Congratulations, Villanova Wildcats! You just won a national championship and subsequently increased the number of applications you will receive for the foreseeable future. Originally an unintended consequence of athletic success, winning a national championship and a spike in applications is now deemed a causal relationship rather than one of mere coincidence.
Research originally conducted by Douglass Chung on the affectionately dubbed Flutie Effect (from the 1986 Hail Mary pass thrown by Doug Flutie for Boston College against a formidable and what was thought to be unbeatable Miami team) has concluded that applications can soar following the securing of college’s highest athletic honor- earning a national championship – by some 18%. Still early in the research process, analysts are still trying to fully understand the rationale behind statistics that support this increase. But there is certainly speculation surrounding the why.
A national championship provides a stage that is a marketer’s dream. It’s broad and quite literally prime time. To reach such an audience without shameless plugs or haughtiness, where a group of kids, many of whom have personal stories of overcoming near insurmountable odds, is a coveted opportunity now desired by those not only in the locker rooms and field houses but also in the esteemed gateway to the university, the admission office itself. This is branding at its finest.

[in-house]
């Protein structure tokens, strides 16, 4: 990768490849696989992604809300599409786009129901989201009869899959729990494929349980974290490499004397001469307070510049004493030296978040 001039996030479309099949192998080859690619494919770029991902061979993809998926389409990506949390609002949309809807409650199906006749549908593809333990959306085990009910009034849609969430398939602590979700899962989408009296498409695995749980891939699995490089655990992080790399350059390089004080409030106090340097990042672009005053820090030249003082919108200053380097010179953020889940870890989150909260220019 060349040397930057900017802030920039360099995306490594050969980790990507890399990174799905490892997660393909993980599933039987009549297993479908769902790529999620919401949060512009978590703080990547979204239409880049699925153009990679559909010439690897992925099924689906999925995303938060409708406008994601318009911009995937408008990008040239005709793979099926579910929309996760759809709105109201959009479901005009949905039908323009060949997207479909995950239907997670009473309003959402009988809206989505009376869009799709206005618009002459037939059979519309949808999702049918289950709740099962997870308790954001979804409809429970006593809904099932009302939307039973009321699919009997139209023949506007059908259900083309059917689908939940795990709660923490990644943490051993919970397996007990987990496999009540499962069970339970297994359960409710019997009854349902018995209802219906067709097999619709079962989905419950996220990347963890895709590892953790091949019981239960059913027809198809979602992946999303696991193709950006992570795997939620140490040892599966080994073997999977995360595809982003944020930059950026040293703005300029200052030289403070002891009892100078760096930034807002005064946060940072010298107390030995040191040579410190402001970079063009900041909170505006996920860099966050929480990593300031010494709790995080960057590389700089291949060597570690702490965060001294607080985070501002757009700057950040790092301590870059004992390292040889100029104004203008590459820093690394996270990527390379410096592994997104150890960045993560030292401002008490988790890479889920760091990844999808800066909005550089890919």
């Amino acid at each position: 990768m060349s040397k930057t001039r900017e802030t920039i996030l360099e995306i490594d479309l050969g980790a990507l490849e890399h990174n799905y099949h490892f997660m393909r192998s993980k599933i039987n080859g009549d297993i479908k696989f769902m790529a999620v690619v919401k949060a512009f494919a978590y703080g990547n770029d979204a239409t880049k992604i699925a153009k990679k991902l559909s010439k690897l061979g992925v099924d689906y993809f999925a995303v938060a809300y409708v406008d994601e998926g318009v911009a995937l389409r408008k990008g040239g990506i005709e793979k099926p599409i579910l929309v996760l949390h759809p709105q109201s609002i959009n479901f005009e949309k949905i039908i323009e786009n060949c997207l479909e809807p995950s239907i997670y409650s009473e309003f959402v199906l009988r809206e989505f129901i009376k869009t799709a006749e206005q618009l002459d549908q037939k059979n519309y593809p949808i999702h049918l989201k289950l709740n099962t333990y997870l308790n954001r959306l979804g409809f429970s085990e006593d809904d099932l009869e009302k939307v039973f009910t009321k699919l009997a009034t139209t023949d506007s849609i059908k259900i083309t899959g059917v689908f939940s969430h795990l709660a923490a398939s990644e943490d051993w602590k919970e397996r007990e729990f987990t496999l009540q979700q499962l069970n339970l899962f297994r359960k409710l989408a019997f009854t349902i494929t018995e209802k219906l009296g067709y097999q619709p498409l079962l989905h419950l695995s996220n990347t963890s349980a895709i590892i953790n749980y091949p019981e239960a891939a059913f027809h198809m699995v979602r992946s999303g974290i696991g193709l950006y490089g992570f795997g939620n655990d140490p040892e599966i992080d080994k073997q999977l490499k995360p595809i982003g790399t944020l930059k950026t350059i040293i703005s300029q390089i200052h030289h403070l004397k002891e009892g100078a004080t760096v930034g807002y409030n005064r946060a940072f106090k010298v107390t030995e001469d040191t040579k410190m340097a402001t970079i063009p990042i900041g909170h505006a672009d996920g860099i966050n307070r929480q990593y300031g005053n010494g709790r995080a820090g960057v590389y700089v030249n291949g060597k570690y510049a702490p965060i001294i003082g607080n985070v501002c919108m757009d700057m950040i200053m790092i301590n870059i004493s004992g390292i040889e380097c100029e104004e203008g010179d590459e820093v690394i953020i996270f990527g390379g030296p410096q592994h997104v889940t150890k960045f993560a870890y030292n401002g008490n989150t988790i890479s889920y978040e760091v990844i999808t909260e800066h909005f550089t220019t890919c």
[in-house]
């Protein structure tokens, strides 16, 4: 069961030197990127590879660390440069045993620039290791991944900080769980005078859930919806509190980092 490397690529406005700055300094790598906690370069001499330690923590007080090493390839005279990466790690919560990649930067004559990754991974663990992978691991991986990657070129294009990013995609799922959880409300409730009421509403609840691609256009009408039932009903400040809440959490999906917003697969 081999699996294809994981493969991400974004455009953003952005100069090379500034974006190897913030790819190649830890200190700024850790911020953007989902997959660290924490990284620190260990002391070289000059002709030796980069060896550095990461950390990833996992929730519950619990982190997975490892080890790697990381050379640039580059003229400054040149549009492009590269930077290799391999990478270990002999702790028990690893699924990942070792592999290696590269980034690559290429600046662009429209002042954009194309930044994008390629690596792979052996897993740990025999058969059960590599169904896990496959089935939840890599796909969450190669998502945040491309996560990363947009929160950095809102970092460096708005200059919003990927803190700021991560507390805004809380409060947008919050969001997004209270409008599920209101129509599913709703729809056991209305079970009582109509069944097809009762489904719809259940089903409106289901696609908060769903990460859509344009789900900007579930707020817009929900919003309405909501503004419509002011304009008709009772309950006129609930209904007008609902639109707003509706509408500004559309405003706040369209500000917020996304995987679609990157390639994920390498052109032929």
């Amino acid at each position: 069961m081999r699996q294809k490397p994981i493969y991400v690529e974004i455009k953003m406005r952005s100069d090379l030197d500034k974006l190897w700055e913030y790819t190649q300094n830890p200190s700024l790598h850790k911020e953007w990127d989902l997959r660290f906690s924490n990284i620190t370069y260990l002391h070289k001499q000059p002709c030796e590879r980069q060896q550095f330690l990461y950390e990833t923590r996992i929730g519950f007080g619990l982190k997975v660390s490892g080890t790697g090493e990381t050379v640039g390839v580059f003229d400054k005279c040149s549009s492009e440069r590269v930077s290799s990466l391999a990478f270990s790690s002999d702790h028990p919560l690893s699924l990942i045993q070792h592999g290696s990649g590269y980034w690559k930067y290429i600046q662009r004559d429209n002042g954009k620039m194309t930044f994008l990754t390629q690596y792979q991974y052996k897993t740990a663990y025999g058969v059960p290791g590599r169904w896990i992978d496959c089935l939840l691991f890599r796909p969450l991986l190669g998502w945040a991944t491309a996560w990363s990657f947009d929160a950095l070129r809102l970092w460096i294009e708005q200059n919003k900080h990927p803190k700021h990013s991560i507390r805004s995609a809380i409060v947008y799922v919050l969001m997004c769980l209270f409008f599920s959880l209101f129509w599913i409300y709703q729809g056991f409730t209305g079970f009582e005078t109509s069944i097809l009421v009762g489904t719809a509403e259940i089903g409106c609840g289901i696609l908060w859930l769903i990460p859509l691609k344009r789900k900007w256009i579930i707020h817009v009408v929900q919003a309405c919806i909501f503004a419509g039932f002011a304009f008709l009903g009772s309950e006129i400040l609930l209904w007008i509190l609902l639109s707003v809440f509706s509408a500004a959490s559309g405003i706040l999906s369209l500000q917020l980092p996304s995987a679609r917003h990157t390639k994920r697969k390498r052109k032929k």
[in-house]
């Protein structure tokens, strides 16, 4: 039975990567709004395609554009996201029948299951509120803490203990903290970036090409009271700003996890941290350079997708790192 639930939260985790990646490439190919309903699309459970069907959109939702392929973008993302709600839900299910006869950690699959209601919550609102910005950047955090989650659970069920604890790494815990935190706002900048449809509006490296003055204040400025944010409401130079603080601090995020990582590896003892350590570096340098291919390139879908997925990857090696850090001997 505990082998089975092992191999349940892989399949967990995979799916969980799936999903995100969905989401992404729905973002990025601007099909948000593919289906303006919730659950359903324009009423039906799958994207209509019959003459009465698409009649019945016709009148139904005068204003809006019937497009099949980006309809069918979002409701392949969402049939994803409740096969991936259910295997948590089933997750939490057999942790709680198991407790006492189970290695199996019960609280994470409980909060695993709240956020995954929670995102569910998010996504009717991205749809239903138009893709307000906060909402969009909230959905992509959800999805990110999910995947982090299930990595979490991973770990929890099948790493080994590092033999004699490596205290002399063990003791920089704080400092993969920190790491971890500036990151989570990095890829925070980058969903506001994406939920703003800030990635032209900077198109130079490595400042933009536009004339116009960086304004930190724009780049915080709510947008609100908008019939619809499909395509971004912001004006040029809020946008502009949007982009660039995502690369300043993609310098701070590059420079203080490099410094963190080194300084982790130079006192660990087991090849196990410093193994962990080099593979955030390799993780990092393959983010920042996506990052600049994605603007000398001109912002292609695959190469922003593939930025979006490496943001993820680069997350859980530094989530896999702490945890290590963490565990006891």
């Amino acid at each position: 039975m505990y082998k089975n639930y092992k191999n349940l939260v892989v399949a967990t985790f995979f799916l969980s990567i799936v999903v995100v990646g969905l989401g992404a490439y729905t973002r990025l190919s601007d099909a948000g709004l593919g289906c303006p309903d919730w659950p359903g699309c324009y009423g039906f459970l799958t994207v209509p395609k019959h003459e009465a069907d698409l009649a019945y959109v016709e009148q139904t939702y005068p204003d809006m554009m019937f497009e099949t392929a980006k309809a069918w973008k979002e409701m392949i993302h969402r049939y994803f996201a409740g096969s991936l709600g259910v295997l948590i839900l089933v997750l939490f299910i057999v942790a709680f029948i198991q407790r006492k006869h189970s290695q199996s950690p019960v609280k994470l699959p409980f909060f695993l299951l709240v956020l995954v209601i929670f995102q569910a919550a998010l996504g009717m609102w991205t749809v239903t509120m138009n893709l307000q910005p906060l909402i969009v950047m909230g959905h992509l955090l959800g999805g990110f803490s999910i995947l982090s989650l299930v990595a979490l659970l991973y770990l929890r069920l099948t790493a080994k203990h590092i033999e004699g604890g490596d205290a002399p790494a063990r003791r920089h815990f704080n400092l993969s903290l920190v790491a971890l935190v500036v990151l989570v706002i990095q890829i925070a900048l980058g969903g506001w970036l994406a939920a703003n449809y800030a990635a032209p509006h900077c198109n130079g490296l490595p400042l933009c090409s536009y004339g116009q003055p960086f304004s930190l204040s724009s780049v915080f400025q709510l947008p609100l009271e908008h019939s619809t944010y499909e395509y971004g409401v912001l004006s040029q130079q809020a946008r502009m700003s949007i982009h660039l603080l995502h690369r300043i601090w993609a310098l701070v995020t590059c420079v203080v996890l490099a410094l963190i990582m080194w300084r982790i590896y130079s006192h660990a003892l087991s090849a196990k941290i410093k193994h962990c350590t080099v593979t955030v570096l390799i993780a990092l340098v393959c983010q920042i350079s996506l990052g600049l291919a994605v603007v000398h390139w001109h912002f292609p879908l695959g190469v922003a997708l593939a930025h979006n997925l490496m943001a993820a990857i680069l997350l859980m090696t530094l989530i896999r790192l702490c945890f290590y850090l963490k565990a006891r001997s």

And let’s face it – everybody loves a winner. In our sports-obsessed culture, watching a team claw its way to the top, despite challenges and setbacks, is still a metaphor for the American dream. It’s about grit (a phenomenon now being scientifically studied; here’s a TED talk on it), hard work, resilience, and teamwork. And it’s about believing – up until the very end, when 0.0 remains on the clock – that there is still a modicum of a chance at victory. That is in fact how this year’s championship game played out when Kris Jenkins of Villanova released the ball for the game-winning shot with only .5 seconds remaining. By the time the ball cleared the nylon, time had run out. Who wouldn’t want to be a part of that sort of legacy? I’m betting a whole lot of college hopefuls will come next fall.